Many respondents indicated they often first hear from a birth parent when their children turn 18. Birth parents also typically contact agencies around the children's birthdays, the anniversaries of the relinquishment, and during transition times in the birth parent's life, such as pregnancy, marriage, or health issues.
Asked if the number of counseling sessions provided was limited, agencies indicated a range of one to three sessions, to no time limit at all. Comments to this question included:
Seventy-five percent of respondents provide counseling services for up to six months, while 25% make counseling available for one year. No agency reported services lasting more than two years. Postadoption services often are needed more than once, however, usually early in the process for grief and loss counseling, then later, when the adopted youth nears or becomes 18 years old, for search and reunion services.
- "Services are time-limited based on need."
- "Each is an individual case."
- "We offer free counseling up to six months post-birth."
- "[Services are] available at any point."
- "We do not provide counseling for birth mothers."
Mediation between birth parents and adoptive families also was mentioned frequently as a postadoption service due to open adoption placements. Most agencies reported having 50% or more of their adoptions open. A good many actually indicated all or nearly all of their placements are open adoptions.
The survey asked who provides postadoption services to birth parents. In most cases (90.9%), agency staff provides these services, with 2.9% contracted out to private therapists. Interestingly, one agency uses master's level social work students, a seemingly unique, win-win situation, not only for the agency and the university, but also for the student.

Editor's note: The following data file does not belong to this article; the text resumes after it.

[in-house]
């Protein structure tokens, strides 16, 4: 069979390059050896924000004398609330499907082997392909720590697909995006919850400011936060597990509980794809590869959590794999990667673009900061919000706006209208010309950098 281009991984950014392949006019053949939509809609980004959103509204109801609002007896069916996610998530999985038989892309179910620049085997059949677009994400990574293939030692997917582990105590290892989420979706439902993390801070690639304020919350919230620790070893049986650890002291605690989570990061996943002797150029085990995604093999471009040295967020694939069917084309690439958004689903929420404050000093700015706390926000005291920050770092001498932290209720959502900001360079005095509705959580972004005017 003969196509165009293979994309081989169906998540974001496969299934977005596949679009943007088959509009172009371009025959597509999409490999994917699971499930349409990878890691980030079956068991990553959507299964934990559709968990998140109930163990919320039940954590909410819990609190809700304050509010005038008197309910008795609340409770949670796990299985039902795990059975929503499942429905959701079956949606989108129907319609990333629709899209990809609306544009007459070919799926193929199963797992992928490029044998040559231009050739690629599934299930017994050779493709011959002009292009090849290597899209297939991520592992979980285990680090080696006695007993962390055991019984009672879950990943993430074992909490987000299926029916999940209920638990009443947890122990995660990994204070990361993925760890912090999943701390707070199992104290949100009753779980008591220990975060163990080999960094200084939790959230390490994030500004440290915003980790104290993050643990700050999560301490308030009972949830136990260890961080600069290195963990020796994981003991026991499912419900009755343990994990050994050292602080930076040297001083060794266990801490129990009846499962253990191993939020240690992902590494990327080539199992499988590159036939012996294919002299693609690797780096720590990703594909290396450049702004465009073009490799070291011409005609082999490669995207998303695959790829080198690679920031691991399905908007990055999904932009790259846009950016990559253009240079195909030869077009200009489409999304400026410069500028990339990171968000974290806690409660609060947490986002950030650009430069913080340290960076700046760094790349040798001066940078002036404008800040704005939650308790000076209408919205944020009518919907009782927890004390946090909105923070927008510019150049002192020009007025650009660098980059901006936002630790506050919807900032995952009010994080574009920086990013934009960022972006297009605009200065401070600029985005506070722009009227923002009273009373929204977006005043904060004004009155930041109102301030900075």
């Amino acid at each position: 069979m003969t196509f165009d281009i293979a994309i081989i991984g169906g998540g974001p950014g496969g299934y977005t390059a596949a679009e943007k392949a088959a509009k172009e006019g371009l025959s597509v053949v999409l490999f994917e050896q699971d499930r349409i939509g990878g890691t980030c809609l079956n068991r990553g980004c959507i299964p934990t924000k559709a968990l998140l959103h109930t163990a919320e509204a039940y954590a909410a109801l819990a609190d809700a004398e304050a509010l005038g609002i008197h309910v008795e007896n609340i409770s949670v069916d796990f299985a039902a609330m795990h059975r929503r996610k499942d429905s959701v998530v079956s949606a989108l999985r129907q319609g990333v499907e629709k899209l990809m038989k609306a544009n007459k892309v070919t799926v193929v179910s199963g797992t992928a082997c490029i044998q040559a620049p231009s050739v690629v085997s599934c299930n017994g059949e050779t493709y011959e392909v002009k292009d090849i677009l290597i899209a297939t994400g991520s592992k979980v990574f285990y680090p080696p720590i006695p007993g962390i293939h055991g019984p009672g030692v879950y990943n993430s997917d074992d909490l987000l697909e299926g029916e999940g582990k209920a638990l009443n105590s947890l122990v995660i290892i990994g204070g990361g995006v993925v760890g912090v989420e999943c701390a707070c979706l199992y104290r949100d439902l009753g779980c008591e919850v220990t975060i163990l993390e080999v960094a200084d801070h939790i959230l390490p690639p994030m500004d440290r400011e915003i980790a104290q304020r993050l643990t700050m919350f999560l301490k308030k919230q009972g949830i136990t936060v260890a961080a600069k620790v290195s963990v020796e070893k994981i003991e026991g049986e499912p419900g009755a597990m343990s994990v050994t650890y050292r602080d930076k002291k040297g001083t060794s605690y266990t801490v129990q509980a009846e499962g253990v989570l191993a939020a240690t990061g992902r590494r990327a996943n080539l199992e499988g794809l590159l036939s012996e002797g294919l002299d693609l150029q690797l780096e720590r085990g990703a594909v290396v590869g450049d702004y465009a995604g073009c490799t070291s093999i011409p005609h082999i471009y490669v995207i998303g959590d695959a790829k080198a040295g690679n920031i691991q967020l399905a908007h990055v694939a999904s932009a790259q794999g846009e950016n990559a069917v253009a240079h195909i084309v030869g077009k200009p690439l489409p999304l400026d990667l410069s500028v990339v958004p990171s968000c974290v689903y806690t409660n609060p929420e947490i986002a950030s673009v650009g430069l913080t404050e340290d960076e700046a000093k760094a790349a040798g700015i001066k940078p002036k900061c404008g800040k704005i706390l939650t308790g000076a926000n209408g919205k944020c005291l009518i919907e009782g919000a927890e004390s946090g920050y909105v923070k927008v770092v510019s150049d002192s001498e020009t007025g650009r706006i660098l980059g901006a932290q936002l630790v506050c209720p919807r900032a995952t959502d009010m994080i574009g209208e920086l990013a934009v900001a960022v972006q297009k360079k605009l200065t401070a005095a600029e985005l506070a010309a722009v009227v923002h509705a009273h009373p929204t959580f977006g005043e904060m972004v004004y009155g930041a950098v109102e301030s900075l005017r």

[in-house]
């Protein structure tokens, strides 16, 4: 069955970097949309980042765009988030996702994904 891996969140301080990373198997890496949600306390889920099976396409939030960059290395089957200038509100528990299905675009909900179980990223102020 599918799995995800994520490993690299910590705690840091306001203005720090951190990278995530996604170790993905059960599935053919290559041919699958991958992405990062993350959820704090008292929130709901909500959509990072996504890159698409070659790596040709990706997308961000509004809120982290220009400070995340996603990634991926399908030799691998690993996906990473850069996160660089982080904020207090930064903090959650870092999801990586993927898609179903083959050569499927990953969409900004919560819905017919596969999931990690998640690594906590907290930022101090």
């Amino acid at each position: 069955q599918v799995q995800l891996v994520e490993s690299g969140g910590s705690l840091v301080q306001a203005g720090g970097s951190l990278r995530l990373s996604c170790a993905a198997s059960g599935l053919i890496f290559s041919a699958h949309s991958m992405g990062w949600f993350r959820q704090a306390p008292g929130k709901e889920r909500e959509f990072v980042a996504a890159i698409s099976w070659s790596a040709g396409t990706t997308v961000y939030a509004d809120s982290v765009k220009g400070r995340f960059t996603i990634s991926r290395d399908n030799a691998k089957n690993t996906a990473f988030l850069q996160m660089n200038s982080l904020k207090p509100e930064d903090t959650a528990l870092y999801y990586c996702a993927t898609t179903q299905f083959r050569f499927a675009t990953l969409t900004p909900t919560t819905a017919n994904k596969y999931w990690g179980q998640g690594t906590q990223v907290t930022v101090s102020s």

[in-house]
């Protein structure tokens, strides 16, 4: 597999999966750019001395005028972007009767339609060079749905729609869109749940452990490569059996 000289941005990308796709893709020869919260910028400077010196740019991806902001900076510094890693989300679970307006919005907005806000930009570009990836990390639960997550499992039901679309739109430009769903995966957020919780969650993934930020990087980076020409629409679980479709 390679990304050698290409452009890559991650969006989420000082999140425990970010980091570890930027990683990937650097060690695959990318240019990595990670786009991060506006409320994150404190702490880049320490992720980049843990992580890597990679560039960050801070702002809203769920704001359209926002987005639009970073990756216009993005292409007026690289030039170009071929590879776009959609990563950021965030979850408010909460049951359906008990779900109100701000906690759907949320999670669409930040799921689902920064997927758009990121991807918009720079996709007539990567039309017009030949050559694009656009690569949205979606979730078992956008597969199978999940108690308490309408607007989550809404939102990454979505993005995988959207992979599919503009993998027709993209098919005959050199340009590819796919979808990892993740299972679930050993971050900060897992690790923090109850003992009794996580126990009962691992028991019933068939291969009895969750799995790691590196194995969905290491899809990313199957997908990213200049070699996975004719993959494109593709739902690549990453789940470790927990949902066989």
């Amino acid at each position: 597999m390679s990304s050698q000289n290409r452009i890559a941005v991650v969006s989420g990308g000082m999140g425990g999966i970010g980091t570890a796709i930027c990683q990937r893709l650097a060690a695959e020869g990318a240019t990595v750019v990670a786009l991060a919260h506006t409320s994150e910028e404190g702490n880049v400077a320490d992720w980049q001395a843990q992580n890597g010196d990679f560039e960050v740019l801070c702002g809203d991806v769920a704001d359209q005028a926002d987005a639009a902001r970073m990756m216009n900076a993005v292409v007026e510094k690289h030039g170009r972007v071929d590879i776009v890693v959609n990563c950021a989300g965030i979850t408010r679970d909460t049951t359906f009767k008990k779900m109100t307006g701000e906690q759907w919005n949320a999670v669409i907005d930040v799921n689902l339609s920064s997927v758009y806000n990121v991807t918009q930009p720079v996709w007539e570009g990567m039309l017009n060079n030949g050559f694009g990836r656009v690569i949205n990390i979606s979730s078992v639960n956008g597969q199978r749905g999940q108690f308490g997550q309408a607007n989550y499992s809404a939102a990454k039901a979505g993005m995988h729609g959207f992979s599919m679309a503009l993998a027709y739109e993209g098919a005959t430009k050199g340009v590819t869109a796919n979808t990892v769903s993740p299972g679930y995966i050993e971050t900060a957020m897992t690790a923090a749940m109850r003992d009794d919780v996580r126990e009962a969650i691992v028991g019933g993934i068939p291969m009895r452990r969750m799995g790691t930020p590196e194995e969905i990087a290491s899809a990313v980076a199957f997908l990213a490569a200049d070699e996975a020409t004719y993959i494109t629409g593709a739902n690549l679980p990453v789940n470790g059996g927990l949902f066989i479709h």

Many agencies reported being under-funded for postadoption services. Their funding comes from many different sources, such as state and local government, individual and corporate donations, city tax levies, the United Way, foundation funds, contracts with probate courts, Medicaid, fees for services, and adoptive parents.
One agency charges a $2,000 birth parent counseling fee to every family using their services; another uses the adoptive parents' placement fees, small fees specifically for birth parent searches, and in-kind donations. Other agencies said they are totally unfunded for birth parent postadoption services.
Despite the lack of available funding, 84% of respondents do not charge for their counseling services.
Relinquishment and Reunions
Some birth parents don't receive a copy of their relinquishment paperwork. Instead, it goes to the birth parents' own parents, or to the attorney representing them. Frequently after the adoption, they are unable to get a copy of the paperwork. Or in the case of a disaster such as Hurricane Katrina, or accidental loss, they may need a replacement.